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Have you worked for several different employers over the years?

Can you remember which pension schemes you have been a member of?

Do you know how to find out what you are entitled to?

During your working life, you may have been a member of various pension schemes, some of which you might have lost track of over the years. This could possibly be down to you moving house and forgetting to inform the pension provider your new address or maybe due to them changing their name (they have a habit of doing that), and you are now unsure of what they are called and how to go about contacting them.

Not to worry; I’ve set out some top tips which should help you find any misplaced pension pots.

Workplace Pensions

Firstly, the general rules with older workplace pensions are:

  • If you left a workplace pension before April 1975, the chances are that you have had all your contributions returned to you.
  • If you left the scheme between April 1975 and April 1988 and left with less than five years’ service again, the chances are your contributions will have been refunded.
  • If you left a scheme after April 1988 and had more than two years’ service, then you will be entitled to some pension benefits. However, if you left with less than two years’ service, you will almost certainly have had your contributions refunded to you.

If you think that there should be an old pension in your name, then the next step is to contact The Pension Tracing Service.

They will want as much detail as you can provide including:

  • The name of the company you worked for, including any previous or subsequent names which you are aware of it having used.
  • The last known address of the employer.
  • The type of business in which it was involved.
  • The dates when you think you were a member.
  • Any previous names which you have used during or since the employment ended.

The second line of enquiry is to contact The National Insurance Contributions Office (NICO). Many schemes were ‘contracted out’ of the state sponsored ‘top up’ pensions such as Graduated Pension and SERPS. If you were contracted out then NICO should be able to provide you with details.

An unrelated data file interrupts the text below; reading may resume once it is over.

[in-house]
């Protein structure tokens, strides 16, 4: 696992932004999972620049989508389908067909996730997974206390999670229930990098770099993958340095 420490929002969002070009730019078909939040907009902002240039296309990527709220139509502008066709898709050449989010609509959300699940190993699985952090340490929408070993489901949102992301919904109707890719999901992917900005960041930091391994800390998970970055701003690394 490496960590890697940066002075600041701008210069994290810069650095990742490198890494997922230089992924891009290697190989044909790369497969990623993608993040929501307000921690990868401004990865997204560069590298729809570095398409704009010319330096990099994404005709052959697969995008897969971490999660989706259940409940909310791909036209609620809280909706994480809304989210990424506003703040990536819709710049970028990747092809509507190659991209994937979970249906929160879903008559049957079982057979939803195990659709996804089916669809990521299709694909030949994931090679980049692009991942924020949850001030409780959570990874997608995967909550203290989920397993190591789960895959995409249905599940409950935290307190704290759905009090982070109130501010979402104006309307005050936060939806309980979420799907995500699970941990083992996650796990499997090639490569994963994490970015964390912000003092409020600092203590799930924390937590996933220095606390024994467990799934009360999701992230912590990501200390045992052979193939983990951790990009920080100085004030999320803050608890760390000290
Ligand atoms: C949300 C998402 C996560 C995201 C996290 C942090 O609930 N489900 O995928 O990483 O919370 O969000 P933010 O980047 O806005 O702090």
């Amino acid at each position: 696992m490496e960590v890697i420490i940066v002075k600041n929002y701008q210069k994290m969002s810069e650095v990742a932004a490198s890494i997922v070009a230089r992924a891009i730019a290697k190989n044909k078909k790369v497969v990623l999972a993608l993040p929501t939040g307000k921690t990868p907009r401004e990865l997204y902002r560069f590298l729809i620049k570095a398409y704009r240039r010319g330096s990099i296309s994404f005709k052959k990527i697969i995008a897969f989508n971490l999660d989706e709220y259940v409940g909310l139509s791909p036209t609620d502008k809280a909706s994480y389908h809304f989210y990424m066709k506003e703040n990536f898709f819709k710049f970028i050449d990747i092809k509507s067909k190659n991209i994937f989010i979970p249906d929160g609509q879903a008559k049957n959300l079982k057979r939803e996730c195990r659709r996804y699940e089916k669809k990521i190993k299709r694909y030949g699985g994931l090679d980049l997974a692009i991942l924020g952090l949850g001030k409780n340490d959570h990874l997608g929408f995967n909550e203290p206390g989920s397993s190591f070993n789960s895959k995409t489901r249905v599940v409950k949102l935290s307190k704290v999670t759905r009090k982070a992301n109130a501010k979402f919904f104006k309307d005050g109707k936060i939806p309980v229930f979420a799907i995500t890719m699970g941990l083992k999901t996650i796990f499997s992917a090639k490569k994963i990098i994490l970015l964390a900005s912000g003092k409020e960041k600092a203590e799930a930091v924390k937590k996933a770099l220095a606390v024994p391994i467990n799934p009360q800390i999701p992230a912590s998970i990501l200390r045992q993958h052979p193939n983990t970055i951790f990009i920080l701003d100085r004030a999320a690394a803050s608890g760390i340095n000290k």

Personal Pensions

In April 1988, Personal Pensions were introduced. Many of these were provided by insurance companies quite a few of which will have merged or simply changed their names.

For example, Aviva plc, which is one of the largest insurance companies operating in the United Kingdom, has over the years absorbed nearly one hundred smaller companies.

So, what can you do in this case?

You should check your files for any documents which may have been issued to you and try the address or telephone numbers supplied. If you have no joy; go online to search for the current administrators of these old plans. Search for “find my lost policy” and you will find quite a few sites who offer to help. The one I’ve had success with in the past is Policy Detective.

All you need to do is start typing in the name of the company you are trying to contact and a list of options appears from which to choose from. Full contact details will be displayed, and, the site even has proforma letters for you to use when writing to the company.

Once you have details of all of your pensions, remember to keep the providers informed of address/name changes in the future.

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